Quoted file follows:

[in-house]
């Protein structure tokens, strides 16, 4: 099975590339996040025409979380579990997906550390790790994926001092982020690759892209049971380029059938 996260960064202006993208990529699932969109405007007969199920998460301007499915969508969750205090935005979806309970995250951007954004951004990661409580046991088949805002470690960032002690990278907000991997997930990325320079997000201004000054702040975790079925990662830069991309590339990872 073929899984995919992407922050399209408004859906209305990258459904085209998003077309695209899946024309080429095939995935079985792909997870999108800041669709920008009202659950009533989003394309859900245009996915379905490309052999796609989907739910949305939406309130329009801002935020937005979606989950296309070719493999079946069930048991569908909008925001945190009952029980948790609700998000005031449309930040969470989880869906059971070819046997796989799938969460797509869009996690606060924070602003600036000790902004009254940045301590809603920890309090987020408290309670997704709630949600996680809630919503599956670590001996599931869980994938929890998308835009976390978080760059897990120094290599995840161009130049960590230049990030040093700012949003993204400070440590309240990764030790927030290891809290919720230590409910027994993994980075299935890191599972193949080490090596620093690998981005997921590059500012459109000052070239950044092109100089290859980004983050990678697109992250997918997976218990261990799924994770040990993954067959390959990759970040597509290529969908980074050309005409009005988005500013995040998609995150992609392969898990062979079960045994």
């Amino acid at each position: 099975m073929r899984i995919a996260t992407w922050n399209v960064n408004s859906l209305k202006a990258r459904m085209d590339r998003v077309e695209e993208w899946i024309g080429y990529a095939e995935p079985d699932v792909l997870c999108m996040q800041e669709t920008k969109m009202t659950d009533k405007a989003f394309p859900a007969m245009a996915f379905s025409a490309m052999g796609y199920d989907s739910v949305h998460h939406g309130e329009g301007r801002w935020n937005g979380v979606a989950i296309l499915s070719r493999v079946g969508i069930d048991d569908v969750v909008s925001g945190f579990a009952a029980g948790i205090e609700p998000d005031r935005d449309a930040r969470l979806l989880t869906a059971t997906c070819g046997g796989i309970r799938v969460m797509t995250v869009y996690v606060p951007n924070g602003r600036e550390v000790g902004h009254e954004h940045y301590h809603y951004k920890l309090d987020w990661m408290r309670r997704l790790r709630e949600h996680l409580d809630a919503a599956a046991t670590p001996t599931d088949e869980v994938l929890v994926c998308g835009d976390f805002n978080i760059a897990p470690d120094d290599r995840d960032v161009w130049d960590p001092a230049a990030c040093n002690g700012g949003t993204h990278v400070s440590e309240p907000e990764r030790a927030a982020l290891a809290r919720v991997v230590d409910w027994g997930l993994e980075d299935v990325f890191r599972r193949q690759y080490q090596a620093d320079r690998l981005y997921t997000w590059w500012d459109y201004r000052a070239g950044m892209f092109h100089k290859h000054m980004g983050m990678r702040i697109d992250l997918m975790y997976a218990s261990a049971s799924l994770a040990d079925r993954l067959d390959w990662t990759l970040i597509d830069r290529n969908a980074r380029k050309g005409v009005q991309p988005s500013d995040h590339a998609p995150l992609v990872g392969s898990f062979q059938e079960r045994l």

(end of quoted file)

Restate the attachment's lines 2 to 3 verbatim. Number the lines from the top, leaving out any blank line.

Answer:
């Protein structure tokens, strides 16, 4: 099975590339996040025409979380579990997906550390790790994926001092982020690759892209049971380029059938 996260960064202006993208990529699932969109405007007969199920998460301007499915969508969750205090935005979806309970995250951007954004951004990661409580046991088949805002470690960032002690990278907000991997997930990325320079997000201004000054702040975790079925990662830069991309590339990872 073929899984995919992407922050399209408004859906209305990258459904085209998003077309695209899946024309080429095939995935079985792909997870999108800041669709920008009202659950009533989003394309859900245009996915379905490309052999796609989907739910949305939406309130329009801002935020937005979606989950296309070719493999079946069930048991569908909008925001945190009952029980948790609700998000005031449309930040969470989880869906059971070819046997796989799938969460797509869009996690606060924070602003600036000790902004009254940045301590809603920890309090987020408290309670997704709630949600996680809630919503599956670590001996599931869980994938929890998308835009976390978080760059897990120094290599995840161009130049960590230049990030040093700012949003993204400070440590309240990764030790927030290891809290919720230590409910027994993994980075299935890191599972193949080490090596620093690998981005997921590059500012459109000052070239950044092109100089290859980004983050990678697109992250997918997976218990261990799924994770040990993954067959390959990759970040597509290529969908980074050309005409009005988005500013995040998609995150992609392969898990062979079960045994």
């Amino acid at each position: 099975m073929r899984i995919a996260t992407w922050n399209v960064n408004s859906l209305k202006a990258r459904m085209d590339r998003v077309e695209e993208w899946i024309g080429y990529a095939e995935p079985d699932v792909l997870c999108m996040q800041e669709t920008k969109m009202t659950d009533k405007a989003f394309p859900a007969m245009a996915f379905s025409a490309m052999g796609y199920d989907s739910v949305h998460h939406g309130e329009g301007r801002w935020n937005g979380v979606a989950i296309l499915s070719r493999v079946g969508i069930d048991d569908v969750v909008s925001g945190f579990a009952a029980g948790i205090e609700p998000d005031r935005d449309a930040r969470l979806l989880t869906a059971t997906c070819g046997g796989i309970r799938v969460m797509t995250v869009y996690v606060p951007n924070g602003r600036e550390v000790g902004h009254e954004h940045y301590h809603y951004k920890l309090d987020w990661m408290r309670r997704l790790r709630e949600h996680l409580d809630a919503a599956a046991t670590p001996t599931d088949e869980v994938l929890v994926c998308g835009d976390f805002n978080i760059a897990p470690d120094d290599r995840d960032v161009w130049d960590p001092a230049a990030c040093n002690g700012g949003t993204h990278v400070s440590e309240p907000e990764r030790a927030a982020l290891a809290r919720v991997v230590d409910w027994g997930l993994e980075d299935v990325f890191r599972r193949q690759y080490q090596a620093d320079r690998l981005y997921t997000w590059w500012d459109y201004r000052a070239g950044m892209f092109h100089k290859h000054m980004g983050m990678r702040i697109d992250l997918m975790y997976a218990s261990a049971s799924l994770a040990d079925r993954l067959d390959w990662t990759l970040i597509d830069r290529n969908a980074r380029k050309g005409v009005q991309p988005s500013d995040h590339a998609p995150l992609v990872g392969s898990f062979q059938e079960r045994l």